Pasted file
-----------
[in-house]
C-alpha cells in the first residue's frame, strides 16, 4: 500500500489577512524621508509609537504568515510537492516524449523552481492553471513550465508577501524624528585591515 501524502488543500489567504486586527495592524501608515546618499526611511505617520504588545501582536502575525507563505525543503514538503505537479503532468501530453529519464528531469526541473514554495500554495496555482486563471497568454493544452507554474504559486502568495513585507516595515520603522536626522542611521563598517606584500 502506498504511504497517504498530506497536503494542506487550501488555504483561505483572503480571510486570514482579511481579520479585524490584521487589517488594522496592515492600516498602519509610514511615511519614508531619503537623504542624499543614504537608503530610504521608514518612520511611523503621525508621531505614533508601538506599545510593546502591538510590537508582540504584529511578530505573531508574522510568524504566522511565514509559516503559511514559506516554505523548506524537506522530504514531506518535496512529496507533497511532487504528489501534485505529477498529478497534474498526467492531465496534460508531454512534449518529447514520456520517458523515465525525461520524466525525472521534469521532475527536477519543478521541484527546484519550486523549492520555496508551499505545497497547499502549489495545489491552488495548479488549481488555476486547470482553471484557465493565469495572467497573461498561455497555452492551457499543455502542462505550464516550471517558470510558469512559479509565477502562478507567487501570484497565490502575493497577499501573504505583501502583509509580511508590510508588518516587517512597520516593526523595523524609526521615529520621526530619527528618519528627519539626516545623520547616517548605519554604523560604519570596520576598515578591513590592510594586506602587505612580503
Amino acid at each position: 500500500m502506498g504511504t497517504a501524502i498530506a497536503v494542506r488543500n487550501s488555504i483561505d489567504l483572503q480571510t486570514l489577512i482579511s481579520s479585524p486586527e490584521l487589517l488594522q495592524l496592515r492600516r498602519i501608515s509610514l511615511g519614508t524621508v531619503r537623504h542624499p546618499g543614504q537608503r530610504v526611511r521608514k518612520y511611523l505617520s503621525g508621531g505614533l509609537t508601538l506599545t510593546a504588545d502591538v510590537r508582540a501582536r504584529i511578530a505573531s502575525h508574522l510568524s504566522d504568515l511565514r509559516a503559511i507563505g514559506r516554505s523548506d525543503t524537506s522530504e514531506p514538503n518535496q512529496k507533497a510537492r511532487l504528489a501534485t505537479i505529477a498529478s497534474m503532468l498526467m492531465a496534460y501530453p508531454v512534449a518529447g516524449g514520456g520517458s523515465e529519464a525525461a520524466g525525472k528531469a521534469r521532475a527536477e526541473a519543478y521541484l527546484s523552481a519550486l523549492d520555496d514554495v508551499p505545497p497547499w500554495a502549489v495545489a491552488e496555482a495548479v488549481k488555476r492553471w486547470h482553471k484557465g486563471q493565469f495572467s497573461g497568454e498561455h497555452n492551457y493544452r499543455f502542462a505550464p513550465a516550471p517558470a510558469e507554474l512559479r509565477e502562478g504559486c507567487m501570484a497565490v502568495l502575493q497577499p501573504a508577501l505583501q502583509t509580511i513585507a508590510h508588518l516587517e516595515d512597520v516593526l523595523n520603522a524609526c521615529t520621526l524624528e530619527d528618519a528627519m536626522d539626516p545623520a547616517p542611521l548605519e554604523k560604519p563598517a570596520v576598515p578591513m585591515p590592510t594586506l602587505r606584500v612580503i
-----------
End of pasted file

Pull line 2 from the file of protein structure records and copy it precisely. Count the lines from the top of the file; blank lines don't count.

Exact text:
C-alpha cells in the first residue's frame, strides 16, 4: 500500500489577512524621508509609537504568515510537492516524449523552481492553471513550465508577501524624528585591515 501524502488543500489567504486586527495592524501608515546618499526611511505617520504588545501582536502575525507563505525543503514538503505537479503532468501530453529519464528531469526541473514554495500554495496555482486563471497568454493544452507554474504559486502568495513585507516595515520603522536626522542611521563598517606584500 502506498504511504497517504498530506497536503494542506487550501488555504483561505483572503480571510486570514482579511481579520479585524490584521487589517488594522496592515492600516498602519509610514511615511519614508531619503537623504542624499543614504537608503530610504521608514518612520511611523503621525508621531505614533508601538506599545510593546502591538510590537508582540504584529511578530505573531508574522510568524504566522511565514509559516503559511514559506516554505523548506524537506522530504514531506518535496512529496507533497511532487504528489501534485505529477498529478497534474498526467492531465496534460508531454512534449518529447514520456520517458523515465525525461520524466525525472521534469521532475527536477519543478521541484527546484519550486523549492520555496508551499505545497497547499502549489495545489491552488495548479488549481488555476486547470482553471484557465493565469495572467497573461498561455497555452492551457499543455502542462505550464516550471517558470510558469512559479509565477502562478507567487501570484497565490502575493497577499501573504505583501502583509509580511508590510508588518516587517512597520516593526523595523524609526521615529520621526530619527528618519528627519539626516545623520547616517548605519554604523560604519570596520576598515578591513590592510594586506602587505612580503